Seminary's 'journey of repair' costing it millions in reparations

Friday, October 25, 2019
Bob Kellogg, Jody Brown, Steve Jordahl (

Princeton Theological SeminaryA black student group at a small Presbyterian seminary in New Jersey has been given $27 million in slavery reparations by the school – but the group's response was that's "a great start, but not enough."

The Association of Black Seminarians at Princeton Theological Seminary negotiated with the school for dozens of scholarships for descendants of slaves or minority students, the creation of a new Center for Black Church Studies, a new professor, the naming of several buildings – all costing $27.6 million. But the private school's black student group is nowhere near satisfied. Now they're asking for another $120 million.

Dr. Alex McFarland, former president of Southern Evangelical Seminary in North Carolina, says the school never should have bowed to the group in the first place.

"It's really a type of extortion masquerading as some alleged moral high ground, which it is not," McFarland begins. "Princeton [Theological Seminary] is going to find out when you … negotiate in a hostage situation, you really put yourselves at the mercy of the captors. Hostage demands are never enough."

The Association said in a statement that "true repentance would require the institution to give back at least what has been unjustly acquired." The seminary's own research estimates that about 15 percent of its current endowment – which would be roughly $147 million – is tied somehow to slavery.


"To put a dollar sign on what they define as true repentance, Jesus would say – as he said to the Pharisees of his day – 'You have your reward,'" McFarland tells OneNewsNow. "Let's just hope these Princeton seminarians have limited influence and a limited amount of time to inflict theological damage on the souls of people."

According to, a two-year historical audit found that the school never owned slaves and that slave labor wasn't used to build the campus – but the seminary did take money from donors and invested in Southern banks in the mid-19th century that profited from slavery.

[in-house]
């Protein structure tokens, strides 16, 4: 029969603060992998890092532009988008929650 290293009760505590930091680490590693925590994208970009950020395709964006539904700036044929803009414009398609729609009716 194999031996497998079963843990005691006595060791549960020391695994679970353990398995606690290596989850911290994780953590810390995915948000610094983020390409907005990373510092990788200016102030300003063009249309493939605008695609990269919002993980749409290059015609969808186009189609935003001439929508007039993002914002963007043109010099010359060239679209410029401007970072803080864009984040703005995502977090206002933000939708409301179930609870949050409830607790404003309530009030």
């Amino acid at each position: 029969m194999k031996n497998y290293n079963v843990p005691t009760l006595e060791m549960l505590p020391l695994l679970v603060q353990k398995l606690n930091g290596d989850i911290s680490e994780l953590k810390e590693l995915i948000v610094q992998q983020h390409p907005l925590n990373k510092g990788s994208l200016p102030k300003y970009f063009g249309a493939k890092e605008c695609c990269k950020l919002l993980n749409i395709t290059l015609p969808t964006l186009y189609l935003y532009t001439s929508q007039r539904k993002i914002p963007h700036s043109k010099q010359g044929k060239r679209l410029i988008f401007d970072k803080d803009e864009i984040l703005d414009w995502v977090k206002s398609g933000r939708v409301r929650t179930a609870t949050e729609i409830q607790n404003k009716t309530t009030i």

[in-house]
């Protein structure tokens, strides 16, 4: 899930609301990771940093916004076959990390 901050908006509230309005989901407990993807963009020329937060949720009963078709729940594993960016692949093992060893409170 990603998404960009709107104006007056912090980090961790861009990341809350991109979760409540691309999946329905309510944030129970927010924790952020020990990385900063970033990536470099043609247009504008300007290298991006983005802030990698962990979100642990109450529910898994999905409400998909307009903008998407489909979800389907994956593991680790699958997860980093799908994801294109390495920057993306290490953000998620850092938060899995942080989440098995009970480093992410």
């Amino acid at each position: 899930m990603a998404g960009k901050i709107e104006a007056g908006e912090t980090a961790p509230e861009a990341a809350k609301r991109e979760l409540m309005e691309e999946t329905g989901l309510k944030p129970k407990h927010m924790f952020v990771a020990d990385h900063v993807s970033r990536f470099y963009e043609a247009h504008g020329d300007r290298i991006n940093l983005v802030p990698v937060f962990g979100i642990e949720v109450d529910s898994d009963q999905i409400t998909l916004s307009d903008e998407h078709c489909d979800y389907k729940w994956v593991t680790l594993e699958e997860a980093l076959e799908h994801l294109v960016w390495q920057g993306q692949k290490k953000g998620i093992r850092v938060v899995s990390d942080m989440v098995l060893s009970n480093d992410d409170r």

The school's response to that audit, says Seminary president M. Craig Barnes, "is the beginning of our community's journey of repair as we seek to redress historic wrongs and to help the Seminary be more faithful to our mission as a school of the church, both now and in the years to come."

It's just plain 'too late'

Deroy Murdock of the Project 21 Black Leadership Network thinks reparation payments are a bad idea because they're practically unworkable.


"… You have a lot of white folks who came to this country … through Ellis Island in the 1890s [and early] 1900s. Why should they be on the hook for something for which they were not involved?" he asks. "Their families at the time we had slavery in the United States of America were in England, Ireland, Poland, etcetera."

Murdock says it's too far in the past for the seminary – or any entity, for that matter – to offer compensation to people now.

"It is way too late to have any sort of system of justice for where the people who were victims of slavery actually can be compensated by the perpetrators of slavery," he argues. "If that's what we want to do, it needed to happen in the 1880s, 1890s, [early] 1900s."

Murdock's alma mater, Georgetown University, has announced it is launching a $400,000 slavery reparations fund.

11/8/2019 - Comments from Deroy Murdock added.


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